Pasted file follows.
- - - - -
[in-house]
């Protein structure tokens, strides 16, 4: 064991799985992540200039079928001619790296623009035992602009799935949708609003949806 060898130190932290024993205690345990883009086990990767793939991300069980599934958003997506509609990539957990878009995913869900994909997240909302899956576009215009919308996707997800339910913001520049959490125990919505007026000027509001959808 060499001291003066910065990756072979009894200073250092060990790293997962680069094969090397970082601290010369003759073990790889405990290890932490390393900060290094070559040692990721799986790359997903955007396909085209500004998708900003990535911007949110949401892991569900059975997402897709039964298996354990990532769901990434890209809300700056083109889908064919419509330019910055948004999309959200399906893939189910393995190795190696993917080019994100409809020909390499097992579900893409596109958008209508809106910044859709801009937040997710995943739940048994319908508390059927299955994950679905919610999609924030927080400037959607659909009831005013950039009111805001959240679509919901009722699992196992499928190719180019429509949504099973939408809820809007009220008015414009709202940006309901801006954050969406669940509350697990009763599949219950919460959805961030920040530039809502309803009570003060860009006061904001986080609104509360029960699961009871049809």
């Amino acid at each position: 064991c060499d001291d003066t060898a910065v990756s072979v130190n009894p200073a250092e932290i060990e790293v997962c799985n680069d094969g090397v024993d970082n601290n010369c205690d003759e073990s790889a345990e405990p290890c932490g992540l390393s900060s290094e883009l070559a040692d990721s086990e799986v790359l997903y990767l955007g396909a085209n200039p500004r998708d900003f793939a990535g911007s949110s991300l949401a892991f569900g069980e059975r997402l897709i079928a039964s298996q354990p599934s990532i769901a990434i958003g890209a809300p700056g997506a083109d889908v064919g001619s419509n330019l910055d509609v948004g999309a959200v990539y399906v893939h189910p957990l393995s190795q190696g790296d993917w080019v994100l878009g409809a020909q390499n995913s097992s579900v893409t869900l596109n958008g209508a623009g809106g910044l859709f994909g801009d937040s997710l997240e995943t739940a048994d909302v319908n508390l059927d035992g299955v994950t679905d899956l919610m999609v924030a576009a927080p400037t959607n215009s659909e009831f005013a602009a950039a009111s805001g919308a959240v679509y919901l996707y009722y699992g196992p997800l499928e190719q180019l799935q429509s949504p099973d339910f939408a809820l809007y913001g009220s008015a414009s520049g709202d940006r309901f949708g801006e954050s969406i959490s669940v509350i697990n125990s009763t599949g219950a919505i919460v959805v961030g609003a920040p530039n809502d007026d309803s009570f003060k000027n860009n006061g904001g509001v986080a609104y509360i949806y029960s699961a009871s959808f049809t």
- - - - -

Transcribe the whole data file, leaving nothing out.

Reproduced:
[in-house]
């Protein structure tokens, strides 16, 4: 064991799985992540200039079928001619790296623009035992602009799935949708609003949806 060898130190932290024993205690345990883009086990990767793939991300069980599934958003997506509609990539957990878009995913869900994909997240909302899956576009215009919308996707997800339910913001520049959490125990919505007026000027509001959808 060499001291003066910065990756072979009894200073250092060990790293997962680069094969090397970082601290010369003759073990790889405990290890932490390393900060290094070559040692990721799986790359997903955007396909085209500004998708900003990535911007949110949401892991569900059975997402897709039964298996354990990532769901990434890209809300700056083109889908064919419509330019910055948004999309959200399906893939189910393995190795190696993917080019994100409809020909390499097992579900893409596109958008209508809106910044859709801009937040997710995943739940048994319908508390059927299955994950679905919610999609924030927080400037959607659909009831005013950039009111805001959240679509919901009722699992196992499928190719180019429509949504099973939408809820809007009220008015414009709202940006309901801006954050969406669940509350697990009763599949219950919460959805961030920040530039809502309803009570003060860009006061904001986080609104509360029960699961009871049809």
């Amino acid at each position: 064991c060499d001291d003066t060898a910065v990756s072979v130190n009894p200073a250092e932290i060990e790293v997962c799985n680069d094969g090397v024993d970082n601290n010369c205690d003759e073990s790889a345990e405990p290890c932490g992540l390393s900060s290094e883009l070559a040692d990721s086990e799986v790359l997903y990767l955007g396909a085209n200039p500004r998708d900003f793939a990535g911007s949110s991300l949401a892991f569900g069980e059975r997402l897709i079928a039964s298996q354990p599934s990532i769901a990434i958003g890209a809300p700056g997506a083109d889908v064919g001619s419509n330019l910055d509609v948004g999309a959200v990539y399906v893939h189910p957990l393995s190795q190696g790296d993917w080019v994100l878009g409809a020909q390499n995913s097992s579900v893409t869900l596109n958008g209508a623009g809106g910044l859709f994909g801009d937040s997710l997240e995943t739940a048994d909302v319908n508390l059927d035992g299955v994950t679905d899956l919610m999609v924030a576009a927080p400037t959607n215009s659909e009831f005013a602009a950039a009111s805001g919308a959240v679509y919901l996707y009722y699992g196992p997800l499928e190719q180019l799935q429509s949504p099973d339910f939408a809820l809007y913001g009220s008015a414009s520049g709202d940006r309901f949708g801006e954050s969406i959490s669940v509350i697990n125990s009763t599949g219950a919505i919460v959805v961030g609003a920040p530039n809502d007026d309803s009570f003060k000027n860009n006061g904001g509001v986080a609104y509360i949806y029960s699961a009871s959808f049809t």